Quick Summer Squash and Bell Pepper Gratin
You could also layer sliced tomatoes in between the onion mixture and the squash and bake a few minutes longer. We like the look of a baking dish, but you could use an ovenproof or cast-iron skillet: Sauté the peppers and build the gratin in the pan, and transfer to the oven.
Summer Squash and Chicken Chowder
This silky, veggie-forward soup is a fantastic way to use up a load of fresh summer squash. This would also work well with zucchini.
Steven Brown's Beet-Cured Salmon
Steven Brown (chef and owner of Tilia) uses beets to bring earthy flavor and bright, bold color to cured salmon, which he serves on sourdough toasts with fromage blanc, hard-cooked egg, radish slices, and a few drops of tangerine-infused oil. Feel free to sub store-bought smoked salmon that's thinly sliced. You can also go low-carb and serve the salmon on long cucumber slices.
Lighter "Fried" Green Tomatoes
Fried green tomatoes are a classic Southern summer treat often cooked in bacon grease and dunked in a mayo-based sauce. They are wonderfully delicious, with their combination of tart, juicy tomato slices and crisp, seasoned breading. This is a dish that absolutely needs to break away from its regional roots.
Seared Tofu with Sweet Chili Sauce and Broccoli
Halve the tofu lengthwise for more surface area so the water can drain out quickly; then pat dry so it won't spatter in the pan. Sweet chili sauce has less heat than Sriracha. A bit of sugar balances its vinegar punch. Find it in the international aisle.
Heirloom Tomatoes with Charred Okra, Vidalias, and Malt Mayo
"Okra doesn't have to be fried. Charring the pods is really fun—it shuts down the sliminess and gets beautifully crisp. Tomatoes just need a little salt, pure and simple," Christensen says.
Tracy Singleton's Sprouted Quinoa with Marinated Veggies
Sprout a grain like quinoa (it takes time but almost no attention) for a pleasing bite and a nutrient boost. Add veggies and nasturtiums and marigolds (flowers optional) for a peppery kick.
This raw-food dish needs planning and patience, but the payoff is a salad that pops with each crunchy bite. Tracy Singleton (owner of Birchwood Cafe) says using cooked and cooled quinoa instead of sprouted quinoa is a fine shortcut, but the salad won't be 100% raw.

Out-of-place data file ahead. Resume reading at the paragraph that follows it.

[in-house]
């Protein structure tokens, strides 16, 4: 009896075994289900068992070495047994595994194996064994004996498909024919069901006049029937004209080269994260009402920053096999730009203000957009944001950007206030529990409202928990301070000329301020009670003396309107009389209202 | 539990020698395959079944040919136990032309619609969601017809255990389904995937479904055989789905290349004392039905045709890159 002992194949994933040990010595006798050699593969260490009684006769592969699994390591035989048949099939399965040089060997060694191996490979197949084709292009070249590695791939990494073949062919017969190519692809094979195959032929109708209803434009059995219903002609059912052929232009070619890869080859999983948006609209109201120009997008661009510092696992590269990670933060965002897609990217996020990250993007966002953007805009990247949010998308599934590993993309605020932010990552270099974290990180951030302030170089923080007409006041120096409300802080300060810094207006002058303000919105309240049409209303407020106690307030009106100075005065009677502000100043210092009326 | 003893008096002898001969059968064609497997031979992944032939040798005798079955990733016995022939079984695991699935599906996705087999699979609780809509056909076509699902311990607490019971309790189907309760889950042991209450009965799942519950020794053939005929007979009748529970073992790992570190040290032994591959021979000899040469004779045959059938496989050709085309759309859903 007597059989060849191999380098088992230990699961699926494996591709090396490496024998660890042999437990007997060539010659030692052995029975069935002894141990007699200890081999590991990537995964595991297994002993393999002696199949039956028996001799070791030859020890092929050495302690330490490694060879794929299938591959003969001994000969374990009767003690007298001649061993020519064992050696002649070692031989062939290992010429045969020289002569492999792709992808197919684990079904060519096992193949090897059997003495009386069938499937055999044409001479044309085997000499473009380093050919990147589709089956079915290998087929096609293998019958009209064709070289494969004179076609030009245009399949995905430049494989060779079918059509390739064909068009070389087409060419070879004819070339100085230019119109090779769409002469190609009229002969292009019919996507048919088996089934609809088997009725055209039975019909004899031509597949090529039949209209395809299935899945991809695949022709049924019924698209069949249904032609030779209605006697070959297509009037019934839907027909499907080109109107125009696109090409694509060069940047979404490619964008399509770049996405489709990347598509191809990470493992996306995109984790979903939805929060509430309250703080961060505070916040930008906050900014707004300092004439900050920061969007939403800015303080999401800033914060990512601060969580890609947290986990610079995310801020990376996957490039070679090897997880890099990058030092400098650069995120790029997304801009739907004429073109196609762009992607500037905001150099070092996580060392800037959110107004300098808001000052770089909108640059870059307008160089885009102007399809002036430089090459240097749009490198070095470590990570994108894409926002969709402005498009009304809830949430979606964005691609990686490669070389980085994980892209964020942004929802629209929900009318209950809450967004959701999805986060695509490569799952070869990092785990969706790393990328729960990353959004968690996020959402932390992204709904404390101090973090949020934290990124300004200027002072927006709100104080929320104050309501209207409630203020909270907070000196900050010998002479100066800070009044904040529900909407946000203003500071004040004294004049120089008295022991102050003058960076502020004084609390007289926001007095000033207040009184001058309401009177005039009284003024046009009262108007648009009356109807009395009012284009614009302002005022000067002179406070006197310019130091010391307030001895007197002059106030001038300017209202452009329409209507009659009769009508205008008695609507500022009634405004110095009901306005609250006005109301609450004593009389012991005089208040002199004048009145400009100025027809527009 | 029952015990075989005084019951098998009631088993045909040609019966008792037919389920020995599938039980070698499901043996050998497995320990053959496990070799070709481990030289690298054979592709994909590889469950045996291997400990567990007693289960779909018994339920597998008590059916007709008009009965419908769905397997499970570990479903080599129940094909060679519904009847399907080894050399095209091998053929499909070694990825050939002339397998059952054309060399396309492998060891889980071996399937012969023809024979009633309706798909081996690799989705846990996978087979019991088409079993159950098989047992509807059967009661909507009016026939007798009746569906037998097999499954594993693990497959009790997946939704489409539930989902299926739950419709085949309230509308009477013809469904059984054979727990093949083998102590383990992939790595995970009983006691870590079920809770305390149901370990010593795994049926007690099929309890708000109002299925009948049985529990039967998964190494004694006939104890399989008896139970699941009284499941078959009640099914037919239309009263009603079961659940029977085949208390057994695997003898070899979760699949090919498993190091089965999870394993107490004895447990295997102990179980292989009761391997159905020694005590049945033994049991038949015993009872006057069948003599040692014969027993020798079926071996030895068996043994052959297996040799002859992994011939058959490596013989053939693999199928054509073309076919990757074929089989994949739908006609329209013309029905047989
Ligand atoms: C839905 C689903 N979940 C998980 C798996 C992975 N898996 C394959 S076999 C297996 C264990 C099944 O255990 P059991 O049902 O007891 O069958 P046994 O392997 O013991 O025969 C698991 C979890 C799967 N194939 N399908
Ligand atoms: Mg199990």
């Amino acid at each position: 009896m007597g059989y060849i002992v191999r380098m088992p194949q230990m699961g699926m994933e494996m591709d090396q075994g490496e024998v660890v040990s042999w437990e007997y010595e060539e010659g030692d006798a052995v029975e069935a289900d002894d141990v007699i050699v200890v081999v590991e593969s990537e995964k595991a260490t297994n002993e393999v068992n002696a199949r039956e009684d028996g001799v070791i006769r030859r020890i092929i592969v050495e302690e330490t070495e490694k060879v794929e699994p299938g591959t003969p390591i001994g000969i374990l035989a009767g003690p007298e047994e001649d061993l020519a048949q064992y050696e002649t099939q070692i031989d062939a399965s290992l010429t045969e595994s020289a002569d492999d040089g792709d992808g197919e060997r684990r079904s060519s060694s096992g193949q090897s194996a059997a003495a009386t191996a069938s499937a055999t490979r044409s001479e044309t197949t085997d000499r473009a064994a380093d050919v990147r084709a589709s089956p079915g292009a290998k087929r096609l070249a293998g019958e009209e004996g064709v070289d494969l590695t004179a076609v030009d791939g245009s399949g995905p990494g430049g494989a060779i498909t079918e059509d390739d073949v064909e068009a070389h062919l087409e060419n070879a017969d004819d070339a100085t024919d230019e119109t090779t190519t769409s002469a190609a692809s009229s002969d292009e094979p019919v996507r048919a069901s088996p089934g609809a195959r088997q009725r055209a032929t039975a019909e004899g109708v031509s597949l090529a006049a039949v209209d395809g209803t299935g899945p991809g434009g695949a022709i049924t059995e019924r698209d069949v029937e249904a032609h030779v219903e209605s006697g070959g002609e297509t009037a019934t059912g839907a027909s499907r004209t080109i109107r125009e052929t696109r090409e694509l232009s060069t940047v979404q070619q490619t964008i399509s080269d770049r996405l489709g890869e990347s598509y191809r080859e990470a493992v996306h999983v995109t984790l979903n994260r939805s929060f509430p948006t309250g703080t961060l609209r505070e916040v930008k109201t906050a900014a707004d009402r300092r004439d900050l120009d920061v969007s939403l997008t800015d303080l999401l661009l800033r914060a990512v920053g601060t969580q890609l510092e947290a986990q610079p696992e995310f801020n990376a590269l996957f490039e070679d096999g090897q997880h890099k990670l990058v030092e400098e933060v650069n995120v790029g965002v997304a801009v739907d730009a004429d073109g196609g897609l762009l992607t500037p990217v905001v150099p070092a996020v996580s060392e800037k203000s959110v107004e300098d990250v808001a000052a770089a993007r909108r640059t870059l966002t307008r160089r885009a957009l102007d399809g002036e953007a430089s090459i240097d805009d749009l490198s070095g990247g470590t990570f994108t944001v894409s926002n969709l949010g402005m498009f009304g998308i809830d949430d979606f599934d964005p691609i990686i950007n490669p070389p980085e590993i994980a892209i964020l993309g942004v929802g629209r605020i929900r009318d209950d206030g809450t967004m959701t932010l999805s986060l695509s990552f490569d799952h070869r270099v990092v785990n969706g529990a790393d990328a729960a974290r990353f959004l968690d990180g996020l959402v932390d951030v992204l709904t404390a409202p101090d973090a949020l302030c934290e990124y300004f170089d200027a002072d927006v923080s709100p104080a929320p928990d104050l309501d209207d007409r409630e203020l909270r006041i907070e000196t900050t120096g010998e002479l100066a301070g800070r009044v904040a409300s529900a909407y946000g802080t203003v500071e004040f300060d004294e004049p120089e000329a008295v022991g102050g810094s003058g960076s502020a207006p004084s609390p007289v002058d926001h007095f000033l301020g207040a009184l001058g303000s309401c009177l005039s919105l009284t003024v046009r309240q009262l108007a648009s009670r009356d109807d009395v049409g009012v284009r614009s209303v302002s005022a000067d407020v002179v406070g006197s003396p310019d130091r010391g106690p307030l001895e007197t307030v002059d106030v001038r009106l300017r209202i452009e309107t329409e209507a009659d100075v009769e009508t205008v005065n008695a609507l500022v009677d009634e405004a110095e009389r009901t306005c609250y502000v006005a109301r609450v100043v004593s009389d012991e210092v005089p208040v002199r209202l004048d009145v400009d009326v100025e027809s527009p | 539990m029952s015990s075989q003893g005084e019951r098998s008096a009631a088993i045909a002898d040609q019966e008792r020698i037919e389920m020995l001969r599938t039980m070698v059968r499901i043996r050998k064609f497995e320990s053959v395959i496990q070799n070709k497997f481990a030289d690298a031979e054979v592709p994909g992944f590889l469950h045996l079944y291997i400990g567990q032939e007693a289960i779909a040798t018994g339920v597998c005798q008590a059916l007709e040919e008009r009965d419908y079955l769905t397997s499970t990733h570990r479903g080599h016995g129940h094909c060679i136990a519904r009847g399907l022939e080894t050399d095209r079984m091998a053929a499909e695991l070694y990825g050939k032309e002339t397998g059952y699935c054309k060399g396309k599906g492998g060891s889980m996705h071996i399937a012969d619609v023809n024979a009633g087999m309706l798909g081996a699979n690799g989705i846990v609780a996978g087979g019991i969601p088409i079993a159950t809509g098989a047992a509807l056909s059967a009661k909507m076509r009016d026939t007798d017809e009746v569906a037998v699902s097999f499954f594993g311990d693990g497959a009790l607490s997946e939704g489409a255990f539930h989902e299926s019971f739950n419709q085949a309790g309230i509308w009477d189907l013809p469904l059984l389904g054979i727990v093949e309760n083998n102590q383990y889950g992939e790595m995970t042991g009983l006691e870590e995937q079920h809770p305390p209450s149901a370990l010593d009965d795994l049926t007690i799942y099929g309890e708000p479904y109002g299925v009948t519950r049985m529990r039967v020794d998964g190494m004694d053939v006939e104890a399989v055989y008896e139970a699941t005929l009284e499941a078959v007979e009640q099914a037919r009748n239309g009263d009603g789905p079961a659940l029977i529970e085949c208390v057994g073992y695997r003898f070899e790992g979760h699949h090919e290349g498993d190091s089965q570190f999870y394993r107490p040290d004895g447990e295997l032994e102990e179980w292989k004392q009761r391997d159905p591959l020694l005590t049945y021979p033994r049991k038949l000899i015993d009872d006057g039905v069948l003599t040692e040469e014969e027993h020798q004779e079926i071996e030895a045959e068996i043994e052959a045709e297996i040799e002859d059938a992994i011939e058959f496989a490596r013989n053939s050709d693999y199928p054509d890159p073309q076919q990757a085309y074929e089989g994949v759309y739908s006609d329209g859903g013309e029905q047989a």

Tomato and Cucumber Salad
The Perfect Lobster Roll
Neptune Oyster in Boston and Red's Eats in Maine, on which this recipe is based, both give the option of butter or mayo. Offering that choice means they can't hide anything about the quality of their lobster.
A taco is only as good as the quality of its simple components, especially the salsa. Good salsa is about balance: not too spicy, too tart, or too watery. Charred tomato and serrano bring bold flavor to this versatile salsa.
Coconut-Lemongrass Chicken Bowls
Marinated chicken simmered in an aromatic coconut broth = flavor building at its finest. This Southeast Asian-inspire bowl is all about big flavor with minimal effort. When working with lemongrass, give the stalk a couple of whacks with the back of a knife before chopping to release its flavorful oils.
Charred Shishito Peppers
Charring refers to singeing and blistering the outermost layer of a food over extremely hot heat. This makes for a bolder flavor and adds a smoky nuance. Be aware: This type of high-heat cooking creates a lot of smoke, so be sure to ventilate the kitchen, or cook (in the pan) over an outdoor grill. Shishito peppers are tender, usually mild, and enjoyed whole. Serve with our spicy sauce or squeeze of fresh lemon juice.
This grown-up float gets classy with sweet wine and a hit of fresh basil (you can substitute sparkling grape juice or cider). Blending the frozen cantaloupe makes the drink wonderfully frothy and refreshing. Freeze the fruit ahead; then blend and assemble just before serving. This staff favorite can't be beat when you want a seasonal summer drink to serve at a backyard barbecue, al fresco dinner party, or as a quick weeknight pick-me-up. One batch serves six, so double or triple for a group as needed. Garnish with basil springs and cubed cantaloupe to add to the summertime appeal.
Nori (dried seaweed) adds a layer of toasty umami and this flavor bomb ingredient works magic on more than just fish. Keep the steak juicy and tender by letting it rest for several minutes after cooking, then slicing thinly against the grain.
Sticky Asian Chicken Wings
Because the wings get a good bit of char, the type of honey you use isn't as important here (it'll lose its subtler nuances). Though we remove the skin from the wings, you'd never know it—they pick up an irresistible crispy crunch as the glaze cooks under the broiler. Give yourself a better grip when skinning each wing by holding it with a paper towel in one hand and pulling the skin with another paper towel in the other hand.
Fresh Corn Cakes with Summer Salsa
This speedy vegetarian entrée is absolutely bursting with peak-season produce. Side suggestion: an herby white bean and arugula salad.